Thanks to an online petition of more than 9,000 signatures and the threat of a mass demonstration, management at Birmingham Metropolitan College, were forced to change a policy that, if it had been implemented, would have discriminated against a section of the student population on the basis of their religious identity. Darrall Cozens from West Midlands UCU looks at the wider issues involved of how education institutions are run.
Last Friday, September 13th, an event rarely seen these days took place: college management at Birmingham Metropolitan College, commonly known as BMet, were forced to change a policy that, if it had been implemented, would have discriminated against a section of the student population. The change was brought about by an online petition of more than 9,000 signatures and a threatened mass demonstration outside the college, scheduled for 2.30pm on the Friday afternoon.
What were the issues involved? Everybody has a right to work and study in peace and security. The question is how to create these conditions. BMet management decided to use a sledgehammer to crack a nut. They introduced a ban on any face covering – hats, hoodies, caps, veils – that may hide a person’s identity.
That was the first issue. All face coverings were lumped together into one category. A face covering such as the niqab was given the same status as a fashion item, such as baseball caps or hoodies. Birmingham has a diverse ethnic population and amongst the many religions Islam is well represented in the city. Some Muslim women choose to express their religious identity through wearing a veil, and in some cases the veil chosen is the niqab, where only the eyes are visible.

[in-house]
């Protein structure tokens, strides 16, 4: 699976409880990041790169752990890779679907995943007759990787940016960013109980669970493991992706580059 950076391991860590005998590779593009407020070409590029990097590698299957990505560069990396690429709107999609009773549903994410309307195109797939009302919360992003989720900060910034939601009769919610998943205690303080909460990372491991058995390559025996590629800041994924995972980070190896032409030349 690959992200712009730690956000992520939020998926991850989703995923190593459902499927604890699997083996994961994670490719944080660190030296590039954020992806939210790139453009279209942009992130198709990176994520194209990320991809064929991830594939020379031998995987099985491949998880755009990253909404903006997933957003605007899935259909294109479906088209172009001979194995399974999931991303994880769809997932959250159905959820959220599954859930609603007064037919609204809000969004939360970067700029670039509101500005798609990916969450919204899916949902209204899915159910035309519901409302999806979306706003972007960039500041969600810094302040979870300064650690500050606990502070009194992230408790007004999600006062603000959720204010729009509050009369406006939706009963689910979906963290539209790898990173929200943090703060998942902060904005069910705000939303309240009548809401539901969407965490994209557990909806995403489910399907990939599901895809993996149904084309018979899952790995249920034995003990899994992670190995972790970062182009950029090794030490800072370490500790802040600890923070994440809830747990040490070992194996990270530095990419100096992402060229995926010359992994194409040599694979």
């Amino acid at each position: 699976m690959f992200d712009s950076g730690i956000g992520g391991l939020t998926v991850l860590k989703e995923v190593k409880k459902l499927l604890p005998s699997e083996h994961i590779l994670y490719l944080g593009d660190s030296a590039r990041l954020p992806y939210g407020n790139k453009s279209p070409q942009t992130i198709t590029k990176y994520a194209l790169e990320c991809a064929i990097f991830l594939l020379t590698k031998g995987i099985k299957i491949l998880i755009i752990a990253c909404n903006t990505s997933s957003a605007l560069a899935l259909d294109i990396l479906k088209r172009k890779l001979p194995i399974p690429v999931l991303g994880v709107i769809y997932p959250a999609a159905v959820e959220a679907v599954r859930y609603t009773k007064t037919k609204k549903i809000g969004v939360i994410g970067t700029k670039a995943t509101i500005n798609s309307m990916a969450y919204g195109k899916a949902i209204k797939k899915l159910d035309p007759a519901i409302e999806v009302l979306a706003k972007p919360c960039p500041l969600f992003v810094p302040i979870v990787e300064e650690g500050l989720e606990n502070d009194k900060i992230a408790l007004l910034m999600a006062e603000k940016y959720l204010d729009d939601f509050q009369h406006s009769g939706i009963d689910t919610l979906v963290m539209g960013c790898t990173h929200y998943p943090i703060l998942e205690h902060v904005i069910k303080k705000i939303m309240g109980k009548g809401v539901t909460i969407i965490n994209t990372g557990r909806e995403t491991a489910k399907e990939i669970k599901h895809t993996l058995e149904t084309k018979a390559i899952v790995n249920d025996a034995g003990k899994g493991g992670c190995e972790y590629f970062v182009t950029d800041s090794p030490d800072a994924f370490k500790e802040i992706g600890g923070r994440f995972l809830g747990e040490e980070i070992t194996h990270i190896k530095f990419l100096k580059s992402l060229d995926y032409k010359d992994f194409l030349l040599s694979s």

A certain type of dress code therefore expresses a religious belief. There is a vast gulf between this choice and choosing a fashion accessory such as a baseball cap. By lumping all together into one category, BMt management effectively said that veils are fashion items and therefore belittled a person’s religious identity.
The second issue was that the policy discriminated against a section of the student population. We live in a very unequal society where the greatest inequality is to be found in the ownership and control of wealth. We have a massive majority of working class people who work to produce the wealth and a small minority of rich people who own and control most of that wealth.
Within that class divide we also have other forms of inequality that discriminate against people on the basis of ethnicity, skin colour, religious beliefs, gender, sexual orientation and so on. Put simply, if you are black, you are seven times more likely to be stopped on the streets by the police than if you are white.
Discrimination on the basis of ethnicity and skin colour is an historical legacy that has been used by the ruling class in the UK to divide the population and hide the common enemy in a system that exploits the working class. Elizabeth the First used black people as scapegoats at times of economic crisis. British imperialism left a legacy of so-called “inferior” peoples that had to be “civilised” which was the “white man’s burden”. Today, at times of economic crisis, “immigrants” are scapegoated by the capitalist media, and waiting in the wings, if the capitalist system is threatened, are the racist storm troopers of the EDL and other proto-fascist groups.
It is against this backdrop of social inequality that staff and students in schools and colleges have attempted to mitigate social inequalities by providing a learning environment that did not discriminate; that tried to ensure that all students were given more or less an equal opportunity to learn. Success in this cannot be guaranteed, especially today when many support programmes have been scrapped due to funding cuts caused by the economic crisis. So language or study support for students who have come from unequal backgrounds have been taken away.